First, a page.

Version: v1, Published online: 1998
Retrieved February 16, 2020, from https://www.rep.routledge.com/articles/thematic/quantum-logic/v-1
The topic of quantum logic was introduced by Birkhoff and von Neumann (1936), who described the formal properties of a certain algebraic system associated with quantum theory. To avoid begging questions, it is convenient to use the term ‘logic’ broadly enough to cover any algebraic system with formal characteristics similar to the standard sentential calculus. In that sense it is uncontroversial that there is a logic of experimental questions (for example, ‘Is the particle in region R?’ or ‘Do the particles have opposite spins?’) associated with any physical system. Having introduced this logic for quantum theory, we may ask how it differs from the standard sentential calculus, the logic for the experimental questions in classical mechanics. The most notable difference is that the distributive laws fail, being replaced by a weaker law known as orthomodularity.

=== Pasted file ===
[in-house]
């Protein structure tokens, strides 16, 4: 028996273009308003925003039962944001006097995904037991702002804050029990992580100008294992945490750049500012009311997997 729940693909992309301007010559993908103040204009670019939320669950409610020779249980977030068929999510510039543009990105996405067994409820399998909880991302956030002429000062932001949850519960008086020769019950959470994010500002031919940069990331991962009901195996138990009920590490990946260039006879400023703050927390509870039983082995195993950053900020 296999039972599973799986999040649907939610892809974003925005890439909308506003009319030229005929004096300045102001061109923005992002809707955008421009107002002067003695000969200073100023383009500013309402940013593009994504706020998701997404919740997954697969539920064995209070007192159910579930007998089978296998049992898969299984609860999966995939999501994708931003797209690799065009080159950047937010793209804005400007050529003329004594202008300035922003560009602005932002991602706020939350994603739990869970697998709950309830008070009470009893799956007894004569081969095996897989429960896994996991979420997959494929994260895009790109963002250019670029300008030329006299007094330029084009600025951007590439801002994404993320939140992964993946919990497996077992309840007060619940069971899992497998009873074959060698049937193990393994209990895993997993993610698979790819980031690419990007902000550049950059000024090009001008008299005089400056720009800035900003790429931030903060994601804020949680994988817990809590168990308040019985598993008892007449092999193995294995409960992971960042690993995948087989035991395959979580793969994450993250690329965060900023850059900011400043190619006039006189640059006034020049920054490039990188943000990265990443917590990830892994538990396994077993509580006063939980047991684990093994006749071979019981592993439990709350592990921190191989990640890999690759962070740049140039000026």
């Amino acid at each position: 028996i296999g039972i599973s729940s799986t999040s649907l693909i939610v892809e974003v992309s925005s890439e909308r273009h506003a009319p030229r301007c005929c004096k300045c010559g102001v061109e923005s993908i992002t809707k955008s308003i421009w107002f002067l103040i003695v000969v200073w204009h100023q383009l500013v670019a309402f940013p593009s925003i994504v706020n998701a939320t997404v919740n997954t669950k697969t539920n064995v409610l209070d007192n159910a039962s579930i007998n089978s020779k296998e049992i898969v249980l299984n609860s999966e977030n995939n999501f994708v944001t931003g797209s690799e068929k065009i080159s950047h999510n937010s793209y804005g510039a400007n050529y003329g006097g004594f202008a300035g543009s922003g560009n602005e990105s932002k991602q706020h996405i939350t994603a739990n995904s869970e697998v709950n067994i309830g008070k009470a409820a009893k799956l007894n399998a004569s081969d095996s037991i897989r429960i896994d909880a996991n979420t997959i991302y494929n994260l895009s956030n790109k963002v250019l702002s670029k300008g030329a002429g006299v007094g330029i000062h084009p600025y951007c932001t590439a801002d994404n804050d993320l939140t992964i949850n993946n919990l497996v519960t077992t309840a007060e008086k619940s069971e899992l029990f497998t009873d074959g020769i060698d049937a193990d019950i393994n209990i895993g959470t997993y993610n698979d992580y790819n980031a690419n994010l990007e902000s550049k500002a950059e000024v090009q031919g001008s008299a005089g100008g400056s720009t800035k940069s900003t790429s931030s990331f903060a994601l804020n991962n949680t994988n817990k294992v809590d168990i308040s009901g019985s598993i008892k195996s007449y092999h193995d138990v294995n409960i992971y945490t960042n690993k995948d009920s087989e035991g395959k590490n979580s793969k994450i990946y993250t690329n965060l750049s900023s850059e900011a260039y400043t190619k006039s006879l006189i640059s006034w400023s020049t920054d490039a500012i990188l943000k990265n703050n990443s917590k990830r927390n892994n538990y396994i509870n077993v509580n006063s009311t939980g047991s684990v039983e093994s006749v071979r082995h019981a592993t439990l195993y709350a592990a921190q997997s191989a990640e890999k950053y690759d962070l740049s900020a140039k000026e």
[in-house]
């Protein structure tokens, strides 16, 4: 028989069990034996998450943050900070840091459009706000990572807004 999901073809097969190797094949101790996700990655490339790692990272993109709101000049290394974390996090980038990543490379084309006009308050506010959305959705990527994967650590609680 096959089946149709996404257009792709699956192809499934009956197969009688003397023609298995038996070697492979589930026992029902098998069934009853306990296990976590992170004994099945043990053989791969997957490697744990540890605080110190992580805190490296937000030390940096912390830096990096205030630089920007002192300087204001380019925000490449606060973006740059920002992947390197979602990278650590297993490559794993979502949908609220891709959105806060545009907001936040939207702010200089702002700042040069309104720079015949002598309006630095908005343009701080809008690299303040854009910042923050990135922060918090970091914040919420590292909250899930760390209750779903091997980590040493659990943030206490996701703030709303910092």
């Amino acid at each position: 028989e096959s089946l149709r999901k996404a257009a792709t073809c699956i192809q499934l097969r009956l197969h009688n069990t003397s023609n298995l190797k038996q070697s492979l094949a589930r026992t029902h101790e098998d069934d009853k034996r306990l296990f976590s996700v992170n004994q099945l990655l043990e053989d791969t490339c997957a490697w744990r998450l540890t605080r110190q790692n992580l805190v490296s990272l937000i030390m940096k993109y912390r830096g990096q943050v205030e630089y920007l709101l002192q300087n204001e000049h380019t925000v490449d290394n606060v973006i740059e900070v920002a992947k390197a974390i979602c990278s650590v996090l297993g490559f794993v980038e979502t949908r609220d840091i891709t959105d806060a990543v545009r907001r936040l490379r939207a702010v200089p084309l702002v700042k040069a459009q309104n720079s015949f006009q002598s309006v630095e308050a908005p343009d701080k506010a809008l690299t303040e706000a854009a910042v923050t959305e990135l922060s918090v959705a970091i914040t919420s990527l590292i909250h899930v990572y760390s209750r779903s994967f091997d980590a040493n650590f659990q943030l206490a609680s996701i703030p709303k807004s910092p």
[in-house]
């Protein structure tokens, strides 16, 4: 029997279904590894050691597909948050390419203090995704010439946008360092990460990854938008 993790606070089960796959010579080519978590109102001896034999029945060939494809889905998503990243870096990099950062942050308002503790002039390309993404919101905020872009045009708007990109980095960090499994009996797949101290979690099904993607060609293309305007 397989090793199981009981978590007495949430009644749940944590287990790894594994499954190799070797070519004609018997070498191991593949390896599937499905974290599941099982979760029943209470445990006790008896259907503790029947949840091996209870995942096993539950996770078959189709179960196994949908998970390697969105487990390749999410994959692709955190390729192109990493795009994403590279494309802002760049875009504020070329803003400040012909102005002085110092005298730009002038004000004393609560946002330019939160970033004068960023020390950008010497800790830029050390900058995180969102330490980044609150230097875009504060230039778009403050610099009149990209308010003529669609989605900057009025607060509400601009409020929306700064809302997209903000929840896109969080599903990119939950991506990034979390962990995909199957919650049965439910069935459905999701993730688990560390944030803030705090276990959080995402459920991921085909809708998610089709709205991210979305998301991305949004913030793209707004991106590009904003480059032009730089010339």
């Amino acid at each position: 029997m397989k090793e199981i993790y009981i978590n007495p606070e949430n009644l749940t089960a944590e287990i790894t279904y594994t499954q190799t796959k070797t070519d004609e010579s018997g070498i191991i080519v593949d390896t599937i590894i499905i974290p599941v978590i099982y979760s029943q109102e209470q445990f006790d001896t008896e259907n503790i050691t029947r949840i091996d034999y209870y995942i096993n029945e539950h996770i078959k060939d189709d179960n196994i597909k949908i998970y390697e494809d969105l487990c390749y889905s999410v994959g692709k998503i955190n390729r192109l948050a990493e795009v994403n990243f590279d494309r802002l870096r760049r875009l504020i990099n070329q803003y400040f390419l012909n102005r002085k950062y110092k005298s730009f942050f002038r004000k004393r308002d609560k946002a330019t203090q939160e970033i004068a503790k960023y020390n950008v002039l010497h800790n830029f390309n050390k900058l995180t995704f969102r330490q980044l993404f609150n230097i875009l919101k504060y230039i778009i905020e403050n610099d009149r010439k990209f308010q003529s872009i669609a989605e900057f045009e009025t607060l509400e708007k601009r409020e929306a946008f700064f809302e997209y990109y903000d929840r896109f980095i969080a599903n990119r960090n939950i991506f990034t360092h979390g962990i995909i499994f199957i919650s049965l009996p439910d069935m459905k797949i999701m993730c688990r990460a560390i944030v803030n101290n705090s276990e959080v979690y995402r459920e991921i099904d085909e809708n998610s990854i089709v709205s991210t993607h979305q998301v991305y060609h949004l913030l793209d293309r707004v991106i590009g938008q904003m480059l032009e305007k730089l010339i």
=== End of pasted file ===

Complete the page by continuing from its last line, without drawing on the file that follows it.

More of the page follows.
All this can be discussed without deciding whether quantum logic is a genuine logic, in the sense of a system of deduction. Putnam argued that quantum logic was indeed a genuine logic, because taking it as such solved various problems, notably that of reconciling the wave-like character of a beam of, say, electrons, as it passes through two slits, with the thesis that the electrons in the beam go through one or other of the two slits. If Putnam’s argument succeeds this would be a remarkable case of the empirical defeat of logical intuitions. Subsequent discussion, however, seems to have undermined his claim.
Forrest, Peter. Quantum logic, 1998, doi:10.4324/9780415249126-Y049-1. Routledge Encyclopedia of Philosophy, Taylor and Francis, https://www.rep.routledge.com/articles/thematic/quantum-logic/v-1.
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